Multi-units should produce closer to 2 percent a month, especially with those taxes.  Expenses are higher on multi's. 

Slow down and clean this up.  Up your reserves and pay off some of that debt.  Maybe your wife can create some income working from home.  Separate your income real estate from your personal income and expenses.  Look at the real estate like the business it is.

And I agree, don't buy any more real estate until you you are more seasoned.  You have created plenty of risk with what you have done so far.


  • Bristles
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  • Location: United States of America
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Congratulations on your success. I am sure you worked very hard.

However, reading through your post, I got the feeling you have taken a lot of risk, and considering the debt you have, a few months of vacancy will make life difficult. Also, why do you still have a credit card balance? Wouldn't it be better to pay it off as quickly as possible?


  • 5 O'Clock Shadow
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Woah, impressive work! Ever considered writing in more detail about this? eBook perhaps? Would love to learn more!


  • Handlebar Stache
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Congratulations on your properties!  But...I would consider being more conservative on your Capex, Repairs & Vacancies numbers. If you're a Bigger Pockets pro member, then you probably already know that you should be socking away 10% for each.  But you're estimating 5.9% and 6.6% for all three combined, which is untenable.  Add to that the fact that your cash reserves are low and you could run into a cash crunch with a just a couple of unfortunate but predictable events.
« Last Edit: August 08, 2017, 11:23:04 AM by kellyincville »

Lan Mandragoran

  • Bristles
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  • Posts: 274
That's pretty intense!  I always considered myself pretty aggressive... but thats significantly more so than me.

If its cash-flowing after you have conservative estimates then its just a waiting game :). Rents should appreciate, you will pay down the loans. Save up a large large emergency fund to keep peace of mind imo.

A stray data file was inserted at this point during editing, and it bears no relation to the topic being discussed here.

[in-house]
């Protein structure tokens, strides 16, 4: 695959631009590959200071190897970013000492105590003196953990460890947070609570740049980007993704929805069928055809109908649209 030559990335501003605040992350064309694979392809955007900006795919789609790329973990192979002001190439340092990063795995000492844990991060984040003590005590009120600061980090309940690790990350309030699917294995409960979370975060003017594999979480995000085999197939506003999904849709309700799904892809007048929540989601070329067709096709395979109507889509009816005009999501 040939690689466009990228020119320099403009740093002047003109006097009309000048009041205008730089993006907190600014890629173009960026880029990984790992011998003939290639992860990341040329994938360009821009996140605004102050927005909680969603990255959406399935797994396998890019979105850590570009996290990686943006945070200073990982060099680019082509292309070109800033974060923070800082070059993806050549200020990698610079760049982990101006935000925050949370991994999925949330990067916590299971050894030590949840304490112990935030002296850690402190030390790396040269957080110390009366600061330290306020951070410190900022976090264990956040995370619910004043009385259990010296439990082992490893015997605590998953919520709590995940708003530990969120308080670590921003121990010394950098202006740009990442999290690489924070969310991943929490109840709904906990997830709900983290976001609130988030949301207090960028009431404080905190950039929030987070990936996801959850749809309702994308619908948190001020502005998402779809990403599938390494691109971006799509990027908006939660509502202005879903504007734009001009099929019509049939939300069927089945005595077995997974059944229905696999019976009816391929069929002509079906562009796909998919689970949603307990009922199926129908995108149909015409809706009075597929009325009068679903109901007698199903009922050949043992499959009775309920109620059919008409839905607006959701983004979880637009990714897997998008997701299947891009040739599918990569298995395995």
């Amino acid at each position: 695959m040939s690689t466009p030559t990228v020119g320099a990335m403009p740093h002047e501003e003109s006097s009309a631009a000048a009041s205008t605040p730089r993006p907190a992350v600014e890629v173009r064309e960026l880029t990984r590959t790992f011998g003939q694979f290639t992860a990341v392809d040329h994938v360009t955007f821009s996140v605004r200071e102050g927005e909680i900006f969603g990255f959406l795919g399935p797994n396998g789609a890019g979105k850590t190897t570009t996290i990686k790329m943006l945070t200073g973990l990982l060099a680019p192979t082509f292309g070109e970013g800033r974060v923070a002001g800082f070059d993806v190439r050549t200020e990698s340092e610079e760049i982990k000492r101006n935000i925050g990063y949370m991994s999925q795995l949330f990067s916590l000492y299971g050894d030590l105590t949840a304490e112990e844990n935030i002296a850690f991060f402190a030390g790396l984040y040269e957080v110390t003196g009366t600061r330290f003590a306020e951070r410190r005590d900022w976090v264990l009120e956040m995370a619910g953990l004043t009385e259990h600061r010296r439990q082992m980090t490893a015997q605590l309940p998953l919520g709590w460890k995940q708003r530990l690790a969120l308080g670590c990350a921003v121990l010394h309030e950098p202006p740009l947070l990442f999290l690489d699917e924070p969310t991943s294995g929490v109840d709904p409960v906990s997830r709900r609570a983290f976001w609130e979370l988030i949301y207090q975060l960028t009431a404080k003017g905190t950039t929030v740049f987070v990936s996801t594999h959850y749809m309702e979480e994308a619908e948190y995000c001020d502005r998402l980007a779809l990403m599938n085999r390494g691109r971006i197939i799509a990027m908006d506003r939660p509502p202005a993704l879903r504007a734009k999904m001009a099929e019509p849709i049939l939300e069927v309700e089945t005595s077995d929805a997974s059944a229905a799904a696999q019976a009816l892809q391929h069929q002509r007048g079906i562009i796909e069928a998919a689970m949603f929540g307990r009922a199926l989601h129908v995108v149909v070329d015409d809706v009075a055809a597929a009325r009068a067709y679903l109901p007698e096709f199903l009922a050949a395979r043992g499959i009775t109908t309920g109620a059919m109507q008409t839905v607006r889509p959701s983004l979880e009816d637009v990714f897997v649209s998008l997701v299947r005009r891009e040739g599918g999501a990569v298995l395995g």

Personally, I'd still invest and not just pay down such low interest rate% mortgages. You can always take money out of the market later when your able to pay off the loan.


  • Pencil Stache
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  • Posts: 889
How were you able to put 10% down but no PMI?

Smaller banks usually do this.

They do a mix of normal mortgage at 80% and the rest troguh a Heloc or HE Loan


  • 5 O'Clock Shadow
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  • Posts: 81
Great story and excellent work!  Congrats to you and your family!


  • Stubble
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  • Posts: 179
You have done well so far but also accumulated a lot of risk due to the high loans.
For how long is the interest fixed and what would happen if it increases a lot?
What happens if house values drop?
What happens if you get bad occupants, not paying, destroying a unit, not moving out?

Pay the babies off quickly. Keep them in good shape. Only than the $1M gets a meaning.
Increase your savings for emergencies and other investments.
Invest in another field like ETFs to spread the risk.

Collect experience in landlording like
Good luck!
« Last Edit: August 12, 2017, 12:26:58 AM by chrisgermany »


  • 5 O'Clock Shadow
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  • Posts: 86
How did you start as an engineer near NYC only making 53k a year? Are you actually an engineer? No offense intended, but when I came out of school, I got a job in a lower cost of living area than NYC, and I was making 75k. That was in 2011. Have you received several raises since then to bring you to market level? Because if you are actually in DoD R&D, that means you have a security clearance and could work at defense contractors making easily double 53k.
« Last Edit: August 11, 2017, 01:57:56 PM by Cornel_Westside »


  • Handlebar Stache
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Hah!  Caught by the Engineer Police!

Just don't develop any opinions on subjects and you may still get away with it for a while.

IOW, don't be like this guy: